God with us. God standing with us. God grieving with us. God seeing with us. God loving with us. God serving with us. God creating with us. God healing with us. God leading us. God in solidarity with us. Always.

The same God that created you, created me. The same God that put air into Eve’s lungs, breathed into us. The same God that walks with the “thems” of this world, walks with the “us’s.” The same God that knows the sting of death, steals the sting of death.

To walk in solidarity at this time is to recognize not only our connective tissue as humanity but also our explicit need of the other for survival. Truly, we learn again what it means to hear of death, to ponder it, to consider it for those we love and those we’ll never meet. Maybe it is for us not to skirt away from the thought of death, but to learn from death itself a very mystery of living. The one certainty of this life, after all, is that we will all die. But death, where is your sting?

In the critically acclaimed and award-winning novel Tuesdays with Morrie, author Mitch Albom presents the notion like this:

“Amazing, I thought. I worked in the news business. I covered stories where people died. I interviewed grieving family members. I even attended the funerals. I never cried. Morrie, for the suffering of people half a world away, was weeping. Is this what comes at the end, I wondered? Maybe death is the great equalizer, the one big thing that can finally make strangers shed a tear for one another.”

Could it be that this very moment in time, as tragic and terrifying as it can be in its most raw form, be a wakeup call for this generation to recognize its very nature cannot be separated from the other?

Could it be, that if we pondered things like life and death and the divine creation of humanity, that we may find that the very thing we need the most is the thing we resist the most?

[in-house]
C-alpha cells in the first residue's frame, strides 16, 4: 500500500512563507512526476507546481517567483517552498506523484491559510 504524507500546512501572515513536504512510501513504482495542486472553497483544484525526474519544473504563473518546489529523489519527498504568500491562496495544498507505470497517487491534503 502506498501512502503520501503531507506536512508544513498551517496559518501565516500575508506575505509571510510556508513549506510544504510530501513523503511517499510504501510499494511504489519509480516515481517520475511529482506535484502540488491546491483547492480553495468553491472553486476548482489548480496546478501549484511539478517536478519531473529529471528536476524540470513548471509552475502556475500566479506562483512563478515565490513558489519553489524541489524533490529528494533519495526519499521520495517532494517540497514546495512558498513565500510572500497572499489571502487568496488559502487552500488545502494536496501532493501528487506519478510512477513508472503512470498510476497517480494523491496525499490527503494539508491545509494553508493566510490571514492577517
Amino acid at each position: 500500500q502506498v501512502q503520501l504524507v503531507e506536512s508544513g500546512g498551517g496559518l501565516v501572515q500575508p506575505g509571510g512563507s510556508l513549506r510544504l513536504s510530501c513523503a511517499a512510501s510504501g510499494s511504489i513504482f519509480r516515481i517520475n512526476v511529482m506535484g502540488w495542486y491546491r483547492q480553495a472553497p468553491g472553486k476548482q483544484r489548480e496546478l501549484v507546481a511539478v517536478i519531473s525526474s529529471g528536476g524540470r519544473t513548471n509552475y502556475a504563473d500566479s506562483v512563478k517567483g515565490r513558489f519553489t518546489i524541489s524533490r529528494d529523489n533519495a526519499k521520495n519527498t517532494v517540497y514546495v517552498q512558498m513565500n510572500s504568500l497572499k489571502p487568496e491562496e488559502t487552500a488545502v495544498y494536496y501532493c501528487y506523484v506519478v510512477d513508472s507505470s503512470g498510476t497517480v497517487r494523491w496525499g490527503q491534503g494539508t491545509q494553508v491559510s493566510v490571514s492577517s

Could it be, that to really live, we must understand that we are truly equal in design and must then therefore take our feet off the necks of those we have oppressed? To live out a theology and apologetics that mean something?

Could it be that in recognizing we will all die, and that we will not all live, that we must pursue not only the abstract essence of life, but the very eternal nature God has so desired for us to know? And not just know it as some ethereal existence, but to be transformed by its very truth in the here and now?

Albom later tells the reader, “the truth is, once you learn how to die, you learn how to live.”

In my ministry and in my personal life, it has been the very thought of death, fear of death, or experience of death that has somehow ripped the doors off the hinges of this life we are given. It’s the loving and losing, the giving and taking, the breaking and healing. It’s the ebb and flow, the push and pull, of the human heart desiring to make sense of this life. And then there, in a moment, we realize this life has so often become about the very things that derail us.